"Medicare for All": The Left’s drive to “repeal and replace” Obamacare is based on a lousy definition of "underinsured"

If you have been paying attention to the presidential campaign or the health care debate at all, you have most assuredly heard this argument from the proponents of a single-payer, government-only “Medicare for All” system, championed by Bernie Sanders and Elizabeth Warren on the campaign trail.

They don’t want to talk about just the uninsured anymore. Thanks to Obamacare, the uninsurance rate among adults is still in the single digits, even though Trump has managed to nudge it up from 2017 to 2018. That is not a statistic commensurate with the three-alarm, all-consuming emergency Medicare for All advocates seem to believe health care in America is, so a new statistic was needed. And one came along.:

87 million adults are uninsured or underinsured!

It’s a claim Bernie Sanders has made over and over again, and Elizabeth Warren has repeated in her Medicare for All plan.

That is eyepopping, especially given that of that number, only 23 million are uninsured. On the surface that number would seem to say that Republicans were right in their critic all along that Obamacare made things worse for most people. If you believe that, no one can blame you for getting on the “repeal and replace” of the Left, single-payer Medicare for All.

Except the number is as nuts as it sounds.

The number comes from a survey published by the Commonwealth Fund in February 2019. The report states that, indeed,

Of the 194 million U.S. adults ages 19 to 64 in 2018, an estimated 87 million, or 45 percent, were inadequately insured.

That’s a stunning claim, especially given the fact that the report also clearly concedes that Obamacare has massively improved health care coverage by drastically reducing the uninsured rate, significantly shortening the coverage gap (the time between losing one type of coverage and gaining another), and cutting down on the number of people who miss care because of cost.

So what gives? How can it be that fewer people lack coverage, coverage gaps are shorter, fewer people are missing care because of cost and still the number “inadequately insured” somehow keeps going up?

That is because the definition it uses for “underinsured” - the category that comprises more than two-thirds of those who have insurance but are considered ‘inadequately insured’ - is stunningly bad.

The sole criteria for this classification is non-premium out-of-pocket expenses, real or potential. Under this definition, among other things, anyone who has a deductible of 5% or more of their income is automatically considered “underinsured.”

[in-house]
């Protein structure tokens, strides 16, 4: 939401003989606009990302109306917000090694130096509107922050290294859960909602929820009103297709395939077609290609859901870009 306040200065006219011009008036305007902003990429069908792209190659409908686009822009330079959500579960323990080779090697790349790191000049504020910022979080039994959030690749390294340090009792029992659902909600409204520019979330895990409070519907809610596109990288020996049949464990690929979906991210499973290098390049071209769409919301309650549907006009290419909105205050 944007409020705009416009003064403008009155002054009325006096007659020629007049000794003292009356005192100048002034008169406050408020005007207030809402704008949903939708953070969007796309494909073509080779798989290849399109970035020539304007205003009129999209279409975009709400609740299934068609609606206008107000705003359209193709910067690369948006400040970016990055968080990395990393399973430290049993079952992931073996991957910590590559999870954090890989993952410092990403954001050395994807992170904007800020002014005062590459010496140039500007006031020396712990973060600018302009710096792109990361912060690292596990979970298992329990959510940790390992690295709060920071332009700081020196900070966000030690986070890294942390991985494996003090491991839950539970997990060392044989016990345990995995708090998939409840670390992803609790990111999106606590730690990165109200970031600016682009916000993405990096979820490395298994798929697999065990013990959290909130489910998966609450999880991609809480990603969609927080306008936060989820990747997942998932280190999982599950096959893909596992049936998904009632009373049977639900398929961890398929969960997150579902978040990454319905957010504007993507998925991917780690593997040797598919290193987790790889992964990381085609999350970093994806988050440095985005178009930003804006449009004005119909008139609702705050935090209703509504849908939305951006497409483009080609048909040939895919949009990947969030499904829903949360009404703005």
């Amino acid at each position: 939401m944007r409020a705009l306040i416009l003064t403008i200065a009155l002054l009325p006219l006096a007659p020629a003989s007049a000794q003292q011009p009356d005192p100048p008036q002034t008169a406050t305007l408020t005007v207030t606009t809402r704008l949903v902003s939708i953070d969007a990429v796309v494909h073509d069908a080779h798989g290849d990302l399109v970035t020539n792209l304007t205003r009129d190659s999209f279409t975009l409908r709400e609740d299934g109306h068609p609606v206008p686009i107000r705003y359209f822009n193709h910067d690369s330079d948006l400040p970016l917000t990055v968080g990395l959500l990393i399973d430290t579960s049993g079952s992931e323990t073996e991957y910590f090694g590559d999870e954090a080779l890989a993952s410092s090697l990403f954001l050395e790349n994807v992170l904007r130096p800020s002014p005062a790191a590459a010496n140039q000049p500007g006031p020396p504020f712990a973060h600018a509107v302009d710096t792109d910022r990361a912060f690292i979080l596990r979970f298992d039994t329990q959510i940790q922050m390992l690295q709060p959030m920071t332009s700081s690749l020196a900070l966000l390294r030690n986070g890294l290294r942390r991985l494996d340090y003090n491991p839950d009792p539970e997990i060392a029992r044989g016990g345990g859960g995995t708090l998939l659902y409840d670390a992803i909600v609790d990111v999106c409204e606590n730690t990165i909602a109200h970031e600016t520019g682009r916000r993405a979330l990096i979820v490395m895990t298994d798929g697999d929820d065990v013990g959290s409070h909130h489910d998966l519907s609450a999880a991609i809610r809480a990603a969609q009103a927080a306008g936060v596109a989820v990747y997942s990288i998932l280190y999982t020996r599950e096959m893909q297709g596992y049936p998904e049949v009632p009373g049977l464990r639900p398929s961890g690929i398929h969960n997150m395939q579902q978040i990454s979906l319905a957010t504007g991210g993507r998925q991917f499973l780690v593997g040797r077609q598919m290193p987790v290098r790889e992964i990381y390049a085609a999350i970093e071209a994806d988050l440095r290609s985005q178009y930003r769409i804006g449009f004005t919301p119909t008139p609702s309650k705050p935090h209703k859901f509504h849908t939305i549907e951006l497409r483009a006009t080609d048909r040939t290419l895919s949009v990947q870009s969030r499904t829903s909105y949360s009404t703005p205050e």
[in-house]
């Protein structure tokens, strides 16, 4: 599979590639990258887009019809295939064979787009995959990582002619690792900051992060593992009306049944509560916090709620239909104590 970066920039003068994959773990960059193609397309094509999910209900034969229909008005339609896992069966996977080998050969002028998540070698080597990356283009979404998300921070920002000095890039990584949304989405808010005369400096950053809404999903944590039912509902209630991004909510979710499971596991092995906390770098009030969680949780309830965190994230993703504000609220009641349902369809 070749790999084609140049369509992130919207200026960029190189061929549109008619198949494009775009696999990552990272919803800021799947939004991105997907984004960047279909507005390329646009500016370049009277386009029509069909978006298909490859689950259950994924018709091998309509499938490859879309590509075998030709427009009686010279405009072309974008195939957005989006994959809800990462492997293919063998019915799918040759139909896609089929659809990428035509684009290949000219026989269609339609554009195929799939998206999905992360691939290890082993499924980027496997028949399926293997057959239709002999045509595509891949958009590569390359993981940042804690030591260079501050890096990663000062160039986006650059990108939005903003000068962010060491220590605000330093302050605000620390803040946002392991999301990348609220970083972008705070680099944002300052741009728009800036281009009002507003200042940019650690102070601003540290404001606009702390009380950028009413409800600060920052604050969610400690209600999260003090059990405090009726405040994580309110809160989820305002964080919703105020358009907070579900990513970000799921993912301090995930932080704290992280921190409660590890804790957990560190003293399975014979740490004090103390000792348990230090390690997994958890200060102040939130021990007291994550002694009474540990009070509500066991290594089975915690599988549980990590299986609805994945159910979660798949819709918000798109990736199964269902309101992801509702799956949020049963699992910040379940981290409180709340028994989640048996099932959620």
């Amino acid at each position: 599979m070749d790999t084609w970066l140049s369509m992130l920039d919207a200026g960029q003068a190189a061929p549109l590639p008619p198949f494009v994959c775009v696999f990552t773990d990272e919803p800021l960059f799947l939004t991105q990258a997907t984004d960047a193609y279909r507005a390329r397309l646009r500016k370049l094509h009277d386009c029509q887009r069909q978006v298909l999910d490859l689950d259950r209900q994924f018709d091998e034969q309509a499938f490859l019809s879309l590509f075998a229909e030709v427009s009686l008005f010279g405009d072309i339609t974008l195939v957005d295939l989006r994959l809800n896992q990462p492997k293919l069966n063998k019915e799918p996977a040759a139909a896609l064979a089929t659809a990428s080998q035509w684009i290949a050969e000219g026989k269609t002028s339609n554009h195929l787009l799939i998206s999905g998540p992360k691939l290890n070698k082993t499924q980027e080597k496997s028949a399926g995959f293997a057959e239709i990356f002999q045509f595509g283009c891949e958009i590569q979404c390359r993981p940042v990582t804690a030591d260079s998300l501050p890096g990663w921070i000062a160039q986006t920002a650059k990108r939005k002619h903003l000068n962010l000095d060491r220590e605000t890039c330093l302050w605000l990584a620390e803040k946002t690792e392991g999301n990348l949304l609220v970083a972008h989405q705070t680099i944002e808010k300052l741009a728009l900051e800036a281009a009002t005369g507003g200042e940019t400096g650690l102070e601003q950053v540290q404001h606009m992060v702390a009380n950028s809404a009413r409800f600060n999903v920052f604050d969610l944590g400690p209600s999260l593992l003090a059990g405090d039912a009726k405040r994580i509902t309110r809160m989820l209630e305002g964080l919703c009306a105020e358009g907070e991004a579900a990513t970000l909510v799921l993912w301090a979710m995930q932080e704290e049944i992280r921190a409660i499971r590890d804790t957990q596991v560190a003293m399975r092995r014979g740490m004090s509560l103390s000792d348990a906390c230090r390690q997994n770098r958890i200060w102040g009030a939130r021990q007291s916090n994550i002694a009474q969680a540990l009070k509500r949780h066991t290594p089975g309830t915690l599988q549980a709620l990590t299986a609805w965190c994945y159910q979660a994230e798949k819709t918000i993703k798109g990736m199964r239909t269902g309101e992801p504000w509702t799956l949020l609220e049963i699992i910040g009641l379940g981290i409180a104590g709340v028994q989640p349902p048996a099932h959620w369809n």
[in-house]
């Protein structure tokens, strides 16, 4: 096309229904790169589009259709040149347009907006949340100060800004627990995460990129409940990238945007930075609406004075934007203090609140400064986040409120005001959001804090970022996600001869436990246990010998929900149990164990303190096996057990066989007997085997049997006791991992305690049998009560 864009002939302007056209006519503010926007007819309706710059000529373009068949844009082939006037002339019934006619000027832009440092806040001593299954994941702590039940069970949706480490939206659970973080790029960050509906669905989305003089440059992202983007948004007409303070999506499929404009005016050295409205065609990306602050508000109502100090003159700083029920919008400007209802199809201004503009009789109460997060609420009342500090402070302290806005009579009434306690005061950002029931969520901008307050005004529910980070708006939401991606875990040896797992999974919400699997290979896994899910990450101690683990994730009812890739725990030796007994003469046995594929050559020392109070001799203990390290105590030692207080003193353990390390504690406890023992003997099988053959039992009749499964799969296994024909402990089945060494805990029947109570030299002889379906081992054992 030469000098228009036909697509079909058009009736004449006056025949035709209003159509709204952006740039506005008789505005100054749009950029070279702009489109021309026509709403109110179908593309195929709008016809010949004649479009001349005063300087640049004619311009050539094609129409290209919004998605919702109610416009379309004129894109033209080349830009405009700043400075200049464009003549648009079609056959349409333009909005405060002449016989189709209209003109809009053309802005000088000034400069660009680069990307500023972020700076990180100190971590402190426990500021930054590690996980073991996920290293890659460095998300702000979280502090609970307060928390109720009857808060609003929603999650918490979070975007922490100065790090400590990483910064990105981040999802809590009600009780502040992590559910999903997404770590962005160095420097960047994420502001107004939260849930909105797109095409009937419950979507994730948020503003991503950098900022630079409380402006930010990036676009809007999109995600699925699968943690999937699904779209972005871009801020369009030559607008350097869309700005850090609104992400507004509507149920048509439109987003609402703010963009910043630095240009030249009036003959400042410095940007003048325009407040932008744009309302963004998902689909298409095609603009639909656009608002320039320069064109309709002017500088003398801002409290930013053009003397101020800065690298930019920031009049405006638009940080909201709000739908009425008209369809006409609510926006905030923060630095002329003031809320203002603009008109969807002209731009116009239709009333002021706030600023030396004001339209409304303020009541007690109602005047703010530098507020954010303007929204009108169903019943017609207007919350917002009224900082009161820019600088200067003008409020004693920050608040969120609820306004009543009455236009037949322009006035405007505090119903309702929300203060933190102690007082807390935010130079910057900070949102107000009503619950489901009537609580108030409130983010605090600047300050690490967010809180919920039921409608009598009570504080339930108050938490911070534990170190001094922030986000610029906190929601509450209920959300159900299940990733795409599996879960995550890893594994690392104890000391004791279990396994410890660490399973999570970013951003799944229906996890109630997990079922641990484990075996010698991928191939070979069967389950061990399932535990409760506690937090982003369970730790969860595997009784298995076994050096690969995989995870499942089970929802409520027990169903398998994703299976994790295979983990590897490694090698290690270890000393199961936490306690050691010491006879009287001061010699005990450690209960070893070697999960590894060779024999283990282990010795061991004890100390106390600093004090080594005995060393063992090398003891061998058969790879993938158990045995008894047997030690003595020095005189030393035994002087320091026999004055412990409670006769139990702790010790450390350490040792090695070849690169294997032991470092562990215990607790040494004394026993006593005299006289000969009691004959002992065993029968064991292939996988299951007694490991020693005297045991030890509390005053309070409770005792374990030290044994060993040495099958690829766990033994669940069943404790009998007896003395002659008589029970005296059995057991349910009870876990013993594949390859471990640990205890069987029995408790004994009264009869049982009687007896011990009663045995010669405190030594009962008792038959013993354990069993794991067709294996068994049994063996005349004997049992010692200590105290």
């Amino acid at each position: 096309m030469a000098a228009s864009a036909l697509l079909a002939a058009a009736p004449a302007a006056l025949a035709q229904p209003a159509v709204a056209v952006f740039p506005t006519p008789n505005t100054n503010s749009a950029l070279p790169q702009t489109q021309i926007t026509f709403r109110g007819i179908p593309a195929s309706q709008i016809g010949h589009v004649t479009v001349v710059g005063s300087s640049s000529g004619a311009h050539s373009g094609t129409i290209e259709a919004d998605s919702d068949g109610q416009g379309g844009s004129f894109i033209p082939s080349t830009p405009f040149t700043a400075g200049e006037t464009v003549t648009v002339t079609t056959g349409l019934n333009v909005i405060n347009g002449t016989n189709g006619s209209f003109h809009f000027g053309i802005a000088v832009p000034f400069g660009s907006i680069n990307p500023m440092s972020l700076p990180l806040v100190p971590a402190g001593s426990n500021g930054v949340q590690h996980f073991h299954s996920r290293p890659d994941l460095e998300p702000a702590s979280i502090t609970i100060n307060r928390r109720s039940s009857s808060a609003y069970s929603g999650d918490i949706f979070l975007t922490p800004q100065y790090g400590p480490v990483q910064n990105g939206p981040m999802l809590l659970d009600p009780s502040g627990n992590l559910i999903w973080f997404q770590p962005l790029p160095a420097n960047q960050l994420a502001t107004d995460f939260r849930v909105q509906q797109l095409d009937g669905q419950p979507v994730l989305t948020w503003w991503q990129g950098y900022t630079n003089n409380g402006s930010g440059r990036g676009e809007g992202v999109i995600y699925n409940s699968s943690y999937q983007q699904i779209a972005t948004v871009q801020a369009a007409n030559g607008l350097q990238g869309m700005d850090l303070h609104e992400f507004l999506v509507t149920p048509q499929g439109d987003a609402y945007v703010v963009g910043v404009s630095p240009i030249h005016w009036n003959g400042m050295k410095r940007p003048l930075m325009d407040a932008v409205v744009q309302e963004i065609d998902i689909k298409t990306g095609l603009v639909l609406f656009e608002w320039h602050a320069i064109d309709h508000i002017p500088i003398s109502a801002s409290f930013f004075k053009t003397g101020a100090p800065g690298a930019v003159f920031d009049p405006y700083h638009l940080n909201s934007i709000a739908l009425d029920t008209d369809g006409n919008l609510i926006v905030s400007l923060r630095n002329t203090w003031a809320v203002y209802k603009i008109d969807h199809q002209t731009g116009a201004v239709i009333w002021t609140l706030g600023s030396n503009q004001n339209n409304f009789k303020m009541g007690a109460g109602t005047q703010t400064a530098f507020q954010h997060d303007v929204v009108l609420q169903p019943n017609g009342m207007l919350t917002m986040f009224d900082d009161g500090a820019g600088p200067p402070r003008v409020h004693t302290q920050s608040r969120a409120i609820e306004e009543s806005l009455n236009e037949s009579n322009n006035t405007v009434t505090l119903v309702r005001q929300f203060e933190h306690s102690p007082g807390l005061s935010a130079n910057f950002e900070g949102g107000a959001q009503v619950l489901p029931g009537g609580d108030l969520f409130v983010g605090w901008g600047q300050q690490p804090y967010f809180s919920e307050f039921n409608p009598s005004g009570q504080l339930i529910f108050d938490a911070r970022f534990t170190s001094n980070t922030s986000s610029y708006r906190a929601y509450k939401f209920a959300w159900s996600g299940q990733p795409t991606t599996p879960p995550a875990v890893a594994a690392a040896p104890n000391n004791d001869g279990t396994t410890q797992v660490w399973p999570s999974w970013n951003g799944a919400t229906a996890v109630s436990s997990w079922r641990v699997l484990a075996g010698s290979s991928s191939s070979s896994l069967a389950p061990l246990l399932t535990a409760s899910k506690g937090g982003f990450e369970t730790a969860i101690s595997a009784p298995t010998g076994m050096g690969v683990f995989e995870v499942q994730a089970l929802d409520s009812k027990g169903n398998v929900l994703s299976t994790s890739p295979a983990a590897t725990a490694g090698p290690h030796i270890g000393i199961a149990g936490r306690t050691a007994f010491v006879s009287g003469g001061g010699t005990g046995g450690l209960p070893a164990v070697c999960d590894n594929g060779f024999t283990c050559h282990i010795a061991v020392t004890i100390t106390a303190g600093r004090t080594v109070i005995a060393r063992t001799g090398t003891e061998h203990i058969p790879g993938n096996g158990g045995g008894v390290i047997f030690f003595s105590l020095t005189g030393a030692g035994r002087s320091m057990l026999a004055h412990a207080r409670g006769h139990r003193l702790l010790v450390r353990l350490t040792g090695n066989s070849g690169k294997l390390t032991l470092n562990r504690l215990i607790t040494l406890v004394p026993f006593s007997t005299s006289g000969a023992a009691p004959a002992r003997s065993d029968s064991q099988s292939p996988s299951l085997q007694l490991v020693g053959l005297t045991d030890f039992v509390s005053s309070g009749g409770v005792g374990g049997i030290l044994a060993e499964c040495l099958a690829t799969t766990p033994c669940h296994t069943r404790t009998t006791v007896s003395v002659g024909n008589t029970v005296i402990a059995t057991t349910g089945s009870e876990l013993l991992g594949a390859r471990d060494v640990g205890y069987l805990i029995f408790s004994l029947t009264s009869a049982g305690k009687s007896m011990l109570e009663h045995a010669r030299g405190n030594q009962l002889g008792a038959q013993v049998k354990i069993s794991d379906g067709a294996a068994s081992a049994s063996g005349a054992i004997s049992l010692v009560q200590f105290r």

Let’s think about what this means. Someone who makes $100,000 a year and whose employer pays a 100% of premiums for a plan with a $5,000 annual deductible is, under this definition, underinsured. A couple in the top 2% of income earners making $250,000, paying no premiums and carrying a family plan with a deductible of $12,500 would be considered ‘underinsured’ even if the deductible is covered by a health savings account covered entirely by an employer. Wealthy individuals using multiple tax loopholes to reduce taxable income and buying a high deductible plan would, absurdly, qualify under this definition of ‘underinsured’.

It’s no wonder that under a poor definition like this, the ranks of the “underinsured” have been rising under the Affordable Care Act. Obamacare bans the sale of junk insurance and requires that plans cover essential benefits (the lack of one or more of which would be a much better definition of ‘underinsurance’, but then, the numbers won’t quite have the same theatrical effect), including no-copay primary care. Prior to Obamacare, insurance companies could sell “cheap”, low-deductible plans which either didn’t cover anything major or went away when something major happened, or both.

Astonishingly, under the definition today’s single-payer Medicare for All advocates are using, the people who had junk insurance prior to Obamacare - or who have it now thanks to Trump’s expansion of “catastrophic coverage” - would NOT be counted as underinsured, because although the plans didn’t cover anything important, they had the nomenclature of an insurance plan and the deductible is low.

Additionally, the report also counts those who have had any coverage gap in the past year - regardless of how good their coverage is presently or how short the gap was - as “inadequately insured.” 10% of adults 19-64 are in this category, or 19 million people. The report also confirms that the vast majority of coverage gap that falls in category 2 above seems to be transitional. 61% of those who have had a coverage gap in the past year have had it for less than six months. Fewer than one in three have had a coverage gap of more than a year. The latter is much closer to “inadequately insured” than the former.

There are certainly people who are underinsured in this country, whether because they are forced to choose a cheaper plan with a narrower network because of premium increases, or because the premiums and out-of-pockets add up, or because the coverage is grandfathered and doesn’t cover all essential benefits. We should address these issues and expand both the depth and reach of the framework Obamacare to cover everyone and to lower costs.

But this is no case for the constant drumbeat of ‘repeal and replace’ coming from the Left in the form of single-payer. Certainly not based on a number so completely made up that it doesn’t even come close to resembling the problem, let alone be used for a solution.

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